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Thursday, 10 October, 2002, 20:38 GMT 21:38 UK
Bush war powers approved
F14 Tomcat
The step will let Bush unilaterally declare war on Iraq
The US House of Representatives has voted to authorise President George W Bush to go to war against Iraq.


The days of Iraq acting as an outlaw state are coming to an end

President Bush
The president welcomed the move, which allows him to use force against Baghdad if the United Nations fails to disarm Iraq.

Following the House's 296-133 vote in favour, the Senate is expected to endorse the step on Friday.

America's staunchest ally, UK Prime Minister Tony Blair, is currently in Russia, where he is trying to garner support for a tougher UN Security Council resolution on Iraq.

'Clear message'

The president and his supporters have spent several days lobbying Congress to support the resolution.

Iraqi chemical bombs
The US insists Iraq must be disarmed

The text authorises the president to use force against Iraq in a manner "necessary and appropriate" to protect US national security and enforce UN resolutions.

However, the resolution encourages Mr Bush to pursue all diplomatic means before he decides on any attack.

It calls on him to certify to Congress - either before a military strike or very shortly afterwards - that diplomatic and other peaceful means have failed.

It also stipulates that he reports to Congress every 60 days if he does take action.

President Bush said the resolution sent "a clear message to the Iraqi regime".

"It must comply or it will be forced to comply. The days of Iraq acting as an outlaw state are coming to an end," he said.

Retaliation fear

The move comes amid a growing row over whether or not America's foreign intelligence agency, the CIA, genuinely believes that Saddam Hussein poses an immediate threat.

Before the vote, the BBC's correspondent in Washington, Justin Webb, said some Democrats had been planning to vote no.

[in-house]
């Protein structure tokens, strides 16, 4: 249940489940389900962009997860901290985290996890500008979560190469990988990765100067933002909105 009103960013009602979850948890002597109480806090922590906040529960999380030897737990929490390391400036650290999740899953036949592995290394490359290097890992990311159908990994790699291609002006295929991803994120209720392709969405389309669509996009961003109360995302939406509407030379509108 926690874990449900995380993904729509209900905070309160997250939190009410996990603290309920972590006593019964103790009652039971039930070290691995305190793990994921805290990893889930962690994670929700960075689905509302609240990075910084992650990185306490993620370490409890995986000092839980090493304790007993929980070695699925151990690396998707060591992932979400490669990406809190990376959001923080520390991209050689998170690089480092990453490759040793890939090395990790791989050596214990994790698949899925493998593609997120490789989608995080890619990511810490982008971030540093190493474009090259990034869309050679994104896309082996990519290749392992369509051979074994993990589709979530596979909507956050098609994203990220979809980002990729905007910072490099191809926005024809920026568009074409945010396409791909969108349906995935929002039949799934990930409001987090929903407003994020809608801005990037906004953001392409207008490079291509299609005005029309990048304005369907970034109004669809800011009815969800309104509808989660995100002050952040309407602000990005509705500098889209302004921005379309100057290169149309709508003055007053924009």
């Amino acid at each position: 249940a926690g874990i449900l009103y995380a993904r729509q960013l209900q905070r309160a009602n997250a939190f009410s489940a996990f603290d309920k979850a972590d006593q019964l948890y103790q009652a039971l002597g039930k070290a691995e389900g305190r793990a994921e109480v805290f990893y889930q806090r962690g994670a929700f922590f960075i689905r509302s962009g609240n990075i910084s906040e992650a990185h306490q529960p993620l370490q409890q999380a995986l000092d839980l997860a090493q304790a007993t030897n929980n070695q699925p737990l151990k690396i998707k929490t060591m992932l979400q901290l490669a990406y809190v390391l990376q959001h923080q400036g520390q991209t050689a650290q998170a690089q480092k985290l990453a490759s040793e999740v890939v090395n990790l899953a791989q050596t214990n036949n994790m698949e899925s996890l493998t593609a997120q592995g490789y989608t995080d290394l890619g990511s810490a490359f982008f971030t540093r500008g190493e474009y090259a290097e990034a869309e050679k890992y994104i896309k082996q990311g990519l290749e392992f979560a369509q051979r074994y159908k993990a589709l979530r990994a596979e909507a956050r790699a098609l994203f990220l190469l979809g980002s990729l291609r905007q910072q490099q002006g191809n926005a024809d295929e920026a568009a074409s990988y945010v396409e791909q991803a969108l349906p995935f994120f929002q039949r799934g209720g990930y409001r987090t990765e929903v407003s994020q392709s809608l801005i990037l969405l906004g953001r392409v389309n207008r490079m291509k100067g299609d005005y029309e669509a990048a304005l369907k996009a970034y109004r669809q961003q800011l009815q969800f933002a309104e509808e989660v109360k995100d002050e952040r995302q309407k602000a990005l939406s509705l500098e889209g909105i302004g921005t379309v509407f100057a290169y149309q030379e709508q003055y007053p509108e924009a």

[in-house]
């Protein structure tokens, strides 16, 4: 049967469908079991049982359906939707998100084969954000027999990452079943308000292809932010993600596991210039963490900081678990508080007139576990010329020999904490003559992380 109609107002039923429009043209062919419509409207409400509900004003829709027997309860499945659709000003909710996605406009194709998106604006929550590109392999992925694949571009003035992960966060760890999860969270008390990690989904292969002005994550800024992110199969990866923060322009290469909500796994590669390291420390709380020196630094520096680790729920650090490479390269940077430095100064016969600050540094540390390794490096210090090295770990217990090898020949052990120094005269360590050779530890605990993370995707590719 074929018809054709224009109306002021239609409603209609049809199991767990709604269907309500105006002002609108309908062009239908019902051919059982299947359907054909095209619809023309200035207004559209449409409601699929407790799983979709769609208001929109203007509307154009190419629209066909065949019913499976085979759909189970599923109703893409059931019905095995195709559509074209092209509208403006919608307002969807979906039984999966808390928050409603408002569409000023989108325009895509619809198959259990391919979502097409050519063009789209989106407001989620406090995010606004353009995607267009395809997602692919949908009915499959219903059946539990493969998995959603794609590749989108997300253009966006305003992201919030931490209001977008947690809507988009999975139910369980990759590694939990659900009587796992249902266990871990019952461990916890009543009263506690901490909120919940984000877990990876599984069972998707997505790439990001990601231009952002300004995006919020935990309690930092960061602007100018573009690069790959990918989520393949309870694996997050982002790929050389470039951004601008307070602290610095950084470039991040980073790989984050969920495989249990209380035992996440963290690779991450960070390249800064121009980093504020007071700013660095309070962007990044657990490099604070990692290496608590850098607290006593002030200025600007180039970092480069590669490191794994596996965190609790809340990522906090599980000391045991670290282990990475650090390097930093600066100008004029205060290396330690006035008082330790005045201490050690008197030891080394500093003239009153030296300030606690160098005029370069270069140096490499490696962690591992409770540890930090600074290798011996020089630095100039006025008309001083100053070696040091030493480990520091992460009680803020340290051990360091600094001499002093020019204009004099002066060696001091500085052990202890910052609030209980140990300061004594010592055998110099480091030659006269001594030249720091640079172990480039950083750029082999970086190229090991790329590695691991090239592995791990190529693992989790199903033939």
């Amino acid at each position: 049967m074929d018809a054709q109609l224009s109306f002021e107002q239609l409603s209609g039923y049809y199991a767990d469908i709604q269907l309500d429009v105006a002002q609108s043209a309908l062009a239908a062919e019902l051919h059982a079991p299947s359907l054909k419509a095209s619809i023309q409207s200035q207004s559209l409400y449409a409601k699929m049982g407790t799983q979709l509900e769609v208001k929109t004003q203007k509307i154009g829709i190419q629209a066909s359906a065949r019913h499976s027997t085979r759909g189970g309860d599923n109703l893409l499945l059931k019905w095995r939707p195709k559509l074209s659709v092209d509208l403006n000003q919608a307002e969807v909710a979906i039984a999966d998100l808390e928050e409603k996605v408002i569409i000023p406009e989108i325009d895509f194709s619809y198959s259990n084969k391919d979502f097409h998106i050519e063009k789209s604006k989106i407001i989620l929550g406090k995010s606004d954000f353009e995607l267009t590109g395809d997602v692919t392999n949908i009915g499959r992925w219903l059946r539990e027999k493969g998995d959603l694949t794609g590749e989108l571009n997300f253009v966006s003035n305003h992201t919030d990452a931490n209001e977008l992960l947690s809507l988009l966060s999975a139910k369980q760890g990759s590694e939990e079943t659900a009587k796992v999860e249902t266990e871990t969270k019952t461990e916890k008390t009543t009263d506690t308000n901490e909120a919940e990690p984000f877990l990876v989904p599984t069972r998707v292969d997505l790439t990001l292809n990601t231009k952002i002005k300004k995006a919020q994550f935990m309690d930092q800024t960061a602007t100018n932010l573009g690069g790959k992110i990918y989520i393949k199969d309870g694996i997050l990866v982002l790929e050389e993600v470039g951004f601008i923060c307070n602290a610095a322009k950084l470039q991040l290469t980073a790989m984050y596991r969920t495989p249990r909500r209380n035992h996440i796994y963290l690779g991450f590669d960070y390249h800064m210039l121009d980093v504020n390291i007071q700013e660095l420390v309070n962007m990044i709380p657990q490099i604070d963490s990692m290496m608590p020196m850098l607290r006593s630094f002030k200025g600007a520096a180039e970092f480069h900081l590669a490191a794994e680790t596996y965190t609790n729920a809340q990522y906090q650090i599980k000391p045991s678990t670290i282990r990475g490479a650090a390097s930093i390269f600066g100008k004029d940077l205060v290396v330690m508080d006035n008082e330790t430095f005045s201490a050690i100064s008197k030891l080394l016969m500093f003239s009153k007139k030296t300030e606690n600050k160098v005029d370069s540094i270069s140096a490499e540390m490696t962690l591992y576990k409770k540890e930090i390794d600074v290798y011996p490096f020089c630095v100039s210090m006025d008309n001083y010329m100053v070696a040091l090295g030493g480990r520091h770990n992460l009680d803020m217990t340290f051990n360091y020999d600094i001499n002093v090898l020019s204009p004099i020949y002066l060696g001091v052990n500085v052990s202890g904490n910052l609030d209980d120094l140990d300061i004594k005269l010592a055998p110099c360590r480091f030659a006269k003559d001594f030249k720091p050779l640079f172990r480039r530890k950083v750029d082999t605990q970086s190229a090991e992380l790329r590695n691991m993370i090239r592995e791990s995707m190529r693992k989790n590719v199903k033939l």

They point to a recently declassified letter from the CIA director, George Tenet, to a congressional committee in which he appeared to cast doubt on the immediacy of the threat from Saddam Hussein.

Mr Tenet said the Iraqi leader seemed to be drawing a line short of mounting terrorist attacks on the United States.

The letter added that there was a risk of Saddam Hussein using weapons of mass destruction in response to an American strike.

One Democrat congressman said President Bush was risking triggering the very thing he was trying to prevent - the use of these weapons.

In a latest round of diplomacy, UK Prime Minister Tony Blair has arrived in Russia to try to gain support for a new UN resolution compelling Iraq to disarm.

Russia - which has a veto in the Security Council - has so far resisted US and UK calls for a new resolution which would include the threat of force against Iraq.

 WATCH/LISTEN
 ON THIS STORY
The BBC's Jacky Rowland
"Giving the impression to the rest of the world that America is speaking with one voice"
US President George W Bush
"The House of Representatives has spoken clearly to the world"
Republican Congressman Nick Smith
"This is a push to the UN"

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10 Oct 02 | Europe
09 Oct 02 | Middle East
09 Oct 02 | Middle East
09 Oct 02 | Science/Nature
08 Oct 02 | Americas
08 Oct 02 | Americas
02 Oct 02 | Americas
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